A Port-Scanning Primer

Port scanning originated in the process of querying a computer's TCP/IP stack for open ports. (Ports are reserved and numbered communications channels on which applications listen for requests.) For example, an HTTP request to a Web server will typically go to TCP port 80. However, the same port number might be associated with both TCP and UDP requests. For example, UDP port 53 handles DNS name resolution, but TCP port 53 handles DNS zone transfers. Note that these requests use the same port number (i.e., 53) but different communications channels. The port scanner sends the host a specially designed packet to determine the state of a port (open, closed, or other). Whether and how the host responds will tell the port scanner the port's state.

Modern firewalls and routers might detect these special packets, identify them as port scans, and block them to keep them from reaching their intended host. Current versions of port scanners can construct different types of packets to sneak past these blocking devices. TCP full connect, Stealth Scan, XMAS Scan, and half scan are different types of scans designed to reach and accurately identify the state of a port on a remote host. Nmap requires a separate packet-capture driver, the Windows packet-capture library (WinPcap) packet-filter driver, which other packet-sniffing applications commonly use to create the packets for these different types of scans. (Packet sniffing is the act of listening to all network traffic that passes to or around a specific host.)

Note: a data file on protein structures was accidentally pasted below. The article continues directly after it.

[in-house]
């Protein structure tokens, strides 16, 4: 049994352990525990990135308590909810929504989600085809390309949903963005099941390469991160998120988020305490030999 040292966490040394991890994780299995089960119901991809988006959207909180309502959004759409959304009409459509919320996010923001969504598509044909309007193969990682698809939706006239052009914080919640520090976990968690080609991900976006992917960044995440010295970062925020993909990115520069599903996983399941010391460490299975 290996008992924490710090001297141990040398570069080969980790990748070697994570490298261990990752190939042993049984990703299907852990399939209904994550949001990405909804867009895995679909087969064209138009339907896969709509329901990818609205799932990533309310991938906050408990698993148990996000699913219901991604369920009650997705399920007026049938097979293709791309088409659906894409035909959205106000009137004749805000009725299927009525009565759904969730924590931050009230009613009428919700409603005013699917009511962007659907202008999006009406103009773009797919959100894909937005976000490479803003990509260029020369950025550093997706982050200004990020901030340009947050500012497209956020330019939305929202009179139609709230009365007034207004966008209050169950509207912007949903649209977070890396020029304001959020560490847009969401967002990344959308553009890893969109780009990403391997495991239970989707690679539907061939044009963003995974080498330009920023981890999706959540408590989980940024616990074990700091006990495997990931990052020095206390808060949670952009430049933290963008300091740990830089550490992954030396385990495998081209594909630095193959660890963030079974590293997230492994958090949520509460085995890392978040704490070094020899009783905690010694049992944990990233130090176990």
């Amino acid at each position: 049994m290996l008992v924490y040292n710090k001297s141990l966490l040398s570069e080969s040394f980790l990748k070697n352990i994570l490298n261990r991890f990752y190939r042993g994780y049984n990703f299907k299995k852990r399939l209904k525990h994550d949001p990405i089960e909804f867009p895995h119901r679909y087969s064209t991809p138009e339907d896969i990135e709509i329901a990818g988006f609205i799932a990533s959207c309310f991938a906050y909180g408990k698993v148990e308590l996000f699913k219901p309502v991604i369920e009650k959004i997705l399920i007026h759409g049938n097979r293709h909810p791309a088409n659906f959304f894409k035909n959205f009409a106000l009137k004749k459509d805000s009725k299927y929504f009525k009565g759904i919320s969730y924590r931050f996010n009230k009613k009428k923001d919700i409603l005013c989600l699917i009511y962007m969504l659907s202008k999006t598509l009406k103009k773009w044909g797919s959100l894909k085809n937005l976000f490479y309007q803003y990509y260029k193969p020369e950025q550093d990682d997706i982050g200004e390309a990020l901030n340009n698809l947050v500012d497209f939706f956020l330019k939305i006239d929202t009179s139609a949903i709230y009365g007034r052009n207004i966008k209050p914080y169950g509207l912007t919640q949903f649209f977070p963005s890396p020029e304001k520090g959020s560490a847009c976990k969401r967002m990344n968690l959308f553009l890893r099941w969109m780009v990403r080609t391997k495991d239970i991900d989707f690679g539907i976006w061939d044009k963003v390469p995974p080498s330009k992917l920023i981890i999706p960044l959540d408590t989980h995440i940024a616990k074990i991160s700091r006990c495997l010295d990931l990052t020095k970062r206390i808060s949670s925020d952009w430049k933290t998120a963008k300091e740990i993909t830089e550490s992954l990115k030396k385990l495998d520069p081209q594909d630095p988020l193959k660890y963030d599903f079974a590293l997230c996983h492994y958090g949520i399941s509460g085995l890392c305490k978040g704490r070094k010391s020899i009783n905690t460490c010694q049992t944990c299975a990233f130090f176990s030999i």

Unlike packet sniffing, port scanning actively queries a remote host. Whereas a packet sniffer might tell you that DNS name-resolution traffic is on the network and give you its origin and destination, a port scanner will tell you whether an application running on the host is listening for DNS name-resolution traffic. Even better, port scanning can identify all the hosts on your network on which applications are listening for DNS name-resolution traffic.

You can use port-scanning applications (e.g., Nmap) and techniques with other reporting tools such as Microsoft Excel to construct an accurate map of the open communications channels on your servers and workstations.

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